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How a Data Scientist Built a Web-Based Data Application

I’m an algorithms guy. I love exploring data sets, building cool models, and finding interesting patterns that are hidden in that data. Once I have a model, then of course I want a great interactive, visual way to communicate it to anyone that will listen. When it comes to interactive visuals there is nothing better than JavaScript’s D3. It’s smooth and beautiful.

But like I said, I’m an algorithms guy. Those machine learning models I’ve tuned are in Python and R. And I don’t want to spend all my time trying to glue them together with web code that I don't understand very well and I’m not terribly interested in.

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Topic Modeling the State of the Union: TV and Partisanship

Do you feel like partisanship is running amok? It’s not your imagination. As an example, the modern State of the Union has become hyperpartisan, and topic modeling quantifies that effect. 

Topic modeling finds broad topics that occur in a body of text. Those topics are characterized by key terms that have some relationship to each other.  Here are the four dominant topic groups found in State of the Union addresses since 1945.

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Affecting Change Using Social Influence Mapping

If you've ever tried to get a company to adopt new software you know how challenging it can be. Despite what seem to you like obvious benefits and your relentless communication, people selectively ignore or, worse, revolt against the change. Change efforts will even stumble in the face of this wisdom of the ages:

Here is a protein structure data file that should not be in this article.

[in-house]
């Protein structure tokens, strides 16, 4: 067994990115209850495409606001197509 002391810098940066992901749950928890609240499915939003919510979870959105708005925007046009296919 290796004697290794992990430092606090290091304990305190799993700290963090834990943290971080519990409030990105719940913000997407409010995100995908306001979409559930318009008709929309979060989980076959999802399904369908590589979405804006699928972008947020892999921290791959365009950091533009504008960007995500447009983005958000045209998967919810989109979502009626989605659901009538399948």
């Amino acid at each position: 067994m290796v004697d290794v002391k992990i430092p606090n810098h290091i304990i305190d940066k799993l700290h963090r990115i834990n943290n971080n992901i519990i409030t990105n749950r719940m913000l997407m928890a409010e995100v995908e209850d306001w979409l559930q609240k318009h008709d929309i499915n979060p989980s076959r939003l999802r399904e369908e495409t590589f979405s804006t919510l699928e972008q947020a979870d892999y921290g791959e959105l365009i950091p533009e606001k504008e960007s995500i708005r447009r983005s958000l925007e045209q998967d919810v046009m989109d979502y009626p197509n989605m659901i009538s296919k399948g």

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How I Made a Neural Network Web Application in an Hour

Computer vision is an exciting and quickly growing set of data science technologies. It has a broad range of applications from industrial quality control to disease diagnosis. I have dabbled with a few different technologies that fall under this umbrella before, and I decided that it would be a worthwhile endeavor to rapid prototype an image recognition web application that used a neural network.

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Text Analysis with R: Does POTUS Write the State of the Union or Vice Versa?

In this post, I apply text clustering techniques – hierarchical clustering, K-Means, and Principal Components Analysis – to every presidential state of the union address from Truman to Obama. I used R for the setup, the clustering, and the data vis.

It turns out that the state of the union writes the State of the Union more than the president does. The words used in the addresses appear linked to the era more than to an individual president or his party affiliation. However, there is one major exception in President George W. Bush, whose style and content marks a sharp departure from both his predecessors and contemporaries. You can see the R scripts and more technical detail on the process here. The State of the Union addresses up to 2007 are available here and the rest you can get here.